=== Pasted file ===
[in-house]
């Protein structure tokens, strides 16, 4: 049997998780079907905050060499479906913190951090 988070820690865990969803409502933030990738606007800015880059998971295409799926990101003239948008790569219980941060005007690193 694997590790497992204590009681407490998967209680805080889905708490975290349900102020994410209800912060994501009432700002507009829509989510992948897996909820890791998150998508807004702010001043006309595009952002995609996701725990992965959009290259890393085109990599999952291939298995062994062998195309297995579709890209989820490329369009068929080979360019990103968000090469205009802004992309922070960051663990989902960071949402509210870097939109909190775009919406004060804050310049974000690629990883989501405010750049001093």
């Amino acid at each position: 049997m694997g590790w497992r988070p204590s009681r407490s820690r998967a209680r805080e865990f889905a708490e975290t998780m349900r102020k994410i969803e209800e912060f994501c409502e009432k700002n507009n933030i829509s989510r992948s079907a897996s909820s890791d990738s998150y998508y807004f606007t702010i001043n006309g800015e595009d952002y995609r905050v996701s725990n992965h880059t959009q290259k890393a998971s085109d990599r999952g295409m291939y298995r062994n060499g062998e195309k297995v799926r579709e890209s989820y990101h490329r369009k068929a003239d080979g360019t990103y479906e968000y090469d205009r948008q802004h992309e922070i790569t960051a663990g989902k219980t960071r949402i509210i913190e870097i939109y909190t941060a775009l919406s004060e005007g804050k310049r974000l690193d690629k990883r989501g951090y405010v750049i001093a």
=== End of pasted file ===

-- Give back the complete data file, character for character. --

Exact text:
[in-house]
């Protein structure tokens, strides 16, 4: 049997998780079907905050060499479906913190951090 988070820690865990969803409502933030990738606007800015880059998971295409799926990101003239948008790569219980941060005007690193 694997590790497992204590009681407490998967209680805080889905708490975290349900102020994410209800912060994501009432700002507009829509989510992948897996909820890791998150998508807004702010001043006309595009952002995609996701725990992965959009290259890393085109990599999952291939298995062994062998195309297995579709890209989820490329369009068929080979360019990103968000090469205009802004992309922070960051663990989902960071949402509210870097939109909190775009919406004060804050310049974000690629990883989501405010750049001093």
């Amino acid at each position: 049997m694997g590790w497992r988070p204590s009681r407490s820690r998967a209680r805080e865990f889905a708490e975290t998780m349900r102020k994410i969803e209800e912060f994501c409502e009432k700002n507009n933030i829509s989510r992948s079907a897996s909820s890791d990738s998150y998508y807004f606007t702010i001043n006309g800015e595009d952002y995609r905050v996701s725990n992965h880059t959009q290259k890393a998971s085109d990599r999952g295409m291939y298995r062994n060499g062998e195309k297995v799926r579709e890209s989820y990101h490329r369009k068929a003239d080979g360019t990103y479906e968000y090469d205009r948008q802004h992309e922070i790569t960051a663990g989902k219980t960071r949402i509210i913190e870097i939109y909190t941060a775009l919406s004060e005007g804050k310049r974000l690193d690629k990883r989501g951090y405010v750049i001093a």